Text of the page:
The conference systems include a card identification feature and a channel selector, with the UN requiring a European socket, a Swiss socket and a USB charger for smartphones present on each conference system.
For the main wing of the room, a gooseneck microphone connector is featured. A customised model in the press wing swaps the gooseneck connector for an XLR connector to allow for the recording of audio in any selected language.
Flexibility and ease of use formed the basis of the UN’s requirements as De Keyser said: “The video distribution for the conference units is done by AMX SVSi, as that is HDCP compliant and our TAIDEN monitors are also HDCP compliant, you have no problems when a narrator is coming with their own device or if you want to run a movie. The room is completely HDCP compliant.”
On the podium, users have a 14-in screen because of the inability to see the Leyard videowall behind them. The room is also serviced by two Panasonic AKU-B300 4Kcameras. De Keyser: “We were the first to install these because they were brand new at the time. These cameras have a zoom lens from Fujinon allowing for 46 times zoom.
Above the main auditorium, a Panasonic projector displays the logo of the United Nations, with the projector able to be connected to a PC for when the room is used by another institution, allowing third party logos to be displayed.
Above the main conference area is a visitor’s gallery and control room, with an AMX touchscreen central command panel, and TAIDEN conference management system software that includes a layout to allow for the individual opening and closing of microphones.
A TAIDEN mixing table allows for the creation of pre-set volume settings for individual speakers to automatically kick in when their microphone is activated.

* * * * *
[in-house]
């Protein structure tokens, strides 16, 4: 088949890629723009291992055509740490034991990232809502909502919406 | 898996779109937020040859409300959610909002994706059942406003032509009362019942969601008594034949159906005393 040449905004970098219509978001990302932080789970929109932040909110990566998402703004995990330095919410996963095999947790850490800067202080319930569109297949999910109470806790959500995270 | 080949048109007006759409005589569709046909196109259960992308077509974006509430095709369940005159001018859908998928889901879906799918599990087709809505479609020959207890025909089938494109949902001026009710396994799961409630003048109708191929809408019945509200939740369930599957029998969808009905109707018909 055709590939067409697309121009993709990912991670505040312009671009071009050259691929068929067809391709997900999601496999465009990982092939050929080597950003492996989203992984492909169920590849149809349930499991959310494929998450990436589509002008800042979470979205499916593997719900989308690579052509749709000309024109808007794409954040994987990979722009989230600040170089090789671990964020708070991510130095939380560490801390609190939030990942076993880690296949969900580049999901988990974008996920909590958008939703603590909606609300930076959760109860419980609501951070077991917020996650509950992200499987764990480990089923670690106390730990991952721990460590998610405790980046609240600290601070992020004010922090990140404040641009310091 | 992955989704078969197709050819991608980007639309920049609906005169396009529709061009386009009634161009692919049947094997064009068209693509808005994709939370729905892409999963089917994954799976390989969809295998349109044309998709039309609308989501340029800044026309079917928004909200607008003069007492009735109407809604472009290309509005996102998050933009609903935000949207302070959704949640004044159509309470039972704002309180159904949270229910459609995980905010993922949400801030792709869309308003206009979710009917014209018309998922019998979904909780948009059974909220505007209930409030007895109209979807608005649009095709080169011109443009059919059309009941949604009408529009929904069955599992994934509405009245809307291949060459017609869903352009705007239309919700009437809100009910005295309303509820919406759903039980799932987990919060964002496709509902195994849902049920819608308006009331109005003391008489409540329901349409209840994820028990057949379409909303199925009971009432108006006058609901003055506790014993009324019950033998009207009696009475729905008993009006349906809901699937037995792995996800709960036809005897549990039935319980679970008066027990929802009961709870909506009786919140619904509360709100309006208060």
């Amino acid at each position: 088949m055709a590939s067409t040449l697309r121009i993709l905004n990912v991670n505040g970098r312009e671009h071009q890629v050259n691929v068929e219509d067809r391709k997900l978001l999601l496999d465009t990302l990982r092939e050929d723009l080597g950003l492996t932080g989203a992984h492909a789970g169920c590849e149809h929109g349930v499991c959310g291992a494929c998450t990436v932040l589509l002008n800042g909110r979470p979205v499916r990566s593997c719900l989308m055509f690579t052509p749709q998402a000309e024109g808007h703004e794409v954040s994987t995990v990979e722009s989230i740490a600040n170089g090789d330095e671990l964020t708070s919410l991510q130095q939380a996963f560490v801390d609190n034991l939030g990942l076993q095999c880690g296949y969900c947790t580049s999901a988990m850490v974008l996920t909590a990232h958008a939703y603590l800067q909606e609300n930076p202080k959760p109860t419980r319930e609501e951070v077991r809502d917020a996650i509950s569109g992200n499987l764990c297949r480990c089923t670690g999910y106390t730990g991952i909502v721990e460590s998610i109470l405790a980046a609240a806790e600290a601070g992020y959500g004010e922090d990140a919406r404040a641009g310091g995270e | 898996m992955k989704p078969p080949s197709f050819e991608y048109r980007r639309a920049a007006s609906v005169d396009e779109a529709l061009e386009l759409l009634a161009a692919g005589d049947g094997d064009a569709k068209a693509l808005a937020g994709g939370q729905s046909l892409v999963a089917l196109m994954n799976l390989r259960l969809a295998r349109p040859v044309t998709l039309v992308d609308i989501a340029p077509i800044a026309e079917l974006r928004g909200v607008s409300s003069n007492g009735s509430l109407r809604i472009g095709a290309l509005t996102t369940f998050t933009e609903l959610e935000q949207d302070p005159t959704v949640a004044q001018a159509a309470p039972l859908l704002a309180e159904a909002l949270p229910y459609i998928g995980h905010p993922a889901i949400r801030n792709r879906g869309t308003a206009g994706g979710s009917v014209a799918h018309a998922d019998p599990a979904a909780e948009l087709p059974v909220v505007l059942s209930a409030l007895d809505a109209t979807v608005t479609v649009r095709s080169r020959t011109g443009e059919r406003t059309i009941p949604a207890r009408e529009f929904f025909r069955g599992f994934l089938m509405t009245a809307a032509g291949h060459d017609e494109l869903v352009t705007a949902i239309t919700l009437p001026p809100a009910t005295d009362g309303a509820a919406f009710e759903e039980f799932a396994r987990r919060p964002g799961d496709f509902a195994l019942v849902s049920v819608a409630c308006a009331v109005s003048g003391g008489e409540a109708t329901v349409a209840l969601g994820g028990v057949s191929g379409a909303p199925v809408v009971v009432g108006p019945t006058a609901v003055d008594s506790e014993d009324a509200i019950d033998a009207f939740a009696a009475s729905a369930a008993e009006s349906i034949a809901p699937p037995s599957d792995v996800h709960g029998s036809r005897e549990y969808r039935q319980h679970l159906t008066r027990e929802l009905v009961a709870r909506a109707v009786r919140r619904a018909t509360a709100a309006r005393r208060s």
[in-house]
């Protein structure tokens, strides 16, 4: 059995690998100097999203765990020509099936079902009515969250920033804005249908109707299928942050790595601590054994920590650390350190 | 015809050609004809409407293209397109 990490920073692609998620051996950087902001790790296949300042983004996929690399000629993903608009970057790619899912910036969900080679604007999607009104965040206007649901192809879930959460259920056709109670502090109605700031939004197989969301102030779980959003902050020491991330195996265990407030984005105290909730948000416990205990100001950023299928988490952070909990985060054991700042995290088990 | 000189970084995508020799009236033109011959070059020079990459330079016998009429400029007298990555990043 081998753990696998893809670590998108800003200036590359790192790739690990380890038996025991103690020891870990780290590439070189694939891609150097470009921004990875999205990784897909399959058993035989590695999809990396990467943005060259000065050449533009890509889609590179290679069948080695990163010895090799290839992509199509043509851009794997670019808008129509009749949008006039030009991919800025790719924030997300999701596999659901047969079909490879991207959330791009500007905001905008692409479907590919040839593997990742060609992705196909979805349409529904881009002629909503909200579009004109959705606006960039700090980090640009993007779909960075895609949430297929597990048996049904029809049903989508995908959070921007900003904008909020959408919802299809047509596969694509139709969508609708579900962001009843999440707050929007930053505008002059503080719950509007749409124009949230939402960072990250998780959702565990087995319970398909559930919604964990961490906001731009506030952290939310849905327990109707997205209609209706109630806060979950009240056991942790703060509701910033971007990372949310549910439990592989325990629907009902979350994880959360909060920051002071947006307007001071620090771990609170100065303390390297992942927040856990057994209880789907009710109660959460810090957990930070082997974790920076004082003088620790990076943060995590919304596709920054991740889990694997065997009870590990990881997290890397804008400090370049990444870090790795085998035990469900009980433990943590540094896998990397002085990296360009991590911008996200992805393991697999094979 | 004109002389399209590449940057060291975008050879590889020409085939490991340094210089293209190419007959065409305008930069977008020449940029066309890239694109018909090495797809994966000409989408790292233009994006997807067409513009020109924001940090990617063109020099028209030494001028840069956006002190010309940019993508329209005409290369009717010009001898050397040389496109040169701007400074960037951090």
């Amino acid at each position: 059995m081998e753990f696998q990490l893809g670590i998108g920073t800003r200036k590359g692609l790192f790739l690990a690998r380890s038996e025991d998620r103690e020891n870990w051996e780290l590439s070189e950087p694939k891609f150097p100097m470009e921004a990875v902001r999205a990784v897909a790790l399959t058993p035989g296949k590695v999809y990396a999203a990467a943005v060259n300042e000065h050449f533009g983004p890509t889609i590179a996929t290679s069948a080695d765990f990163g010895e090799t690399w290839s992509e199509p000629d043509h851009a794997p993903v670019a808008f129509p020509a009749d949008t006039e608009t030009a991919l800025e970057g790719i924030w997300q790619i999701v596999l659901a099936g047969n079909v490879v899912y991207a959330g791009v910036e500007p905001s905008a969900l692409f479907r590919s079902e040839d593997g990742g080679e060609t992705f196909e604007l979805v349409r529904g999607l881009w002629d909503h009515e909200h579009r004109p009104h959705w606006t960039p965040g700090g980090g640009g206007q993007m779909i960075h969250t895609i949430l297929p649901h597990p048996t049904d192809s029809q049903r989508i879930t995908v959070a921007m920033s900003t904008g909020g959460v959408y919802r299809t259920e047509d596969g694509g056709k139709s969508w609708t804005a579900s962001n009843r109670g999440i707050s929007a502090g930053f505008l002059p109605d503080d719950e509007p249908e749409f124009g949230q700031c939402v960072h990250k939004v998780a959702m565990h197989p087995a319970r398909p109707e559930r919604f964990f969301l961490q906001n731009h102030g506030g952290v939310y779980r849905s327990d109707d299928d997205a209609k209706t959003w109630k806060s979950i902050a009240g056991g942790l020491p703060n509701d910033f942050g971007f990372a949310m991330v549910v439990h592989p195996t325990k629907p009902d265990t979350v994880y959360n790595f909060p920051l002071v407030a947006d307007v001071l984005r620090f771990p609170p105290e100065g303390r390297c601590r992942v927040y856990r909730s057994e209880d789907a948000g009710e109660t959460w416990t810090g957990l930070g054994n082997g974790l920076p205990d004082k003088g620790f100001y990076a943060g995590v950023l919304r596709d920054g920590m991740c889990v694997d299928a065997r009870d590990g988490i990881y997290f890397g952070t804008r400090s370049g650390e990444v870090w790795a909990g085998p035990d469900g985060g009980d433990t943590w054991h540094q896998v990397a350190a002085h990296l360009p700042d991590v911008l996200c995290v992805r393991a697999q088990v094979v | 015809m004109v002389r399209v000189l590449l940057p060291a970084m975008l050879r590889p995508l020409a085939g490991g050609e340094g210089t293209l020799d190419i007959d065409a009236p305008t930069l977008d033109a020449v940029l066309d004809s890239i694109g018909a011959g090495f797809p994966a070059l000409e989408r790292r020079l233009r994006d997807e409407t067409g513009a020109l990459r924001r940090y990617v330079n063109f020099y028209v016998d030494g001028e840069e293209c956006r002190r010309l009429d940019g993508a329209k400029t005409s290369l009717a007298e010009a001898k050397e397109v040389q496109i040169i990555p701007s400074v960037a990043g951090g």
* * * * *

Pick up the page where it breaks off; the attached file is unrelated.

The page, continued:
De Keyser explained: “The operator can identify if a speaker is too quiet and increase the volume. When the microphone is closed but later reopened, the settings will remain in memory, with up to 4,000 ‘memories’ able to be saved.”
For an international organisation like the UN, accurate and timely communication in a plethora of languages was a top priority and the interpreter booth suite in Room XIX is no exception.
De Keyser said: “They have the newest TAIDEN interpreter console with seven relays and three output buttons, that conforms to the latest ISO norms. Each interpreter has their own individual monitor with four source selection buttons so they can choose to see the camera, a powerpoint presentation or the speak and request list.”
The facility also features its own dedicated sign language interpretation booth, purpose-built for the interpretation of spoken language to sign language.
De Keyser: “The sign language booth in Room XIX is a world first. The interpreter uses aTAIDEN infrared receiver to listen, and stands in front of the 4K camera, facing a 43-in Sony display adjustable for different heights.
They can select visual presets from an AMX touchscreen. The video is then sent in a picture in picture on the large Leyard screen or as a full screen source on the individual monitors at each desk.
“Room XIX has certainly been our most ambitious and challenging project since our European expansion in 2014, but also a real source of inspiration for future projects,” concluded Annabelle Zabetian, president of Media Vision.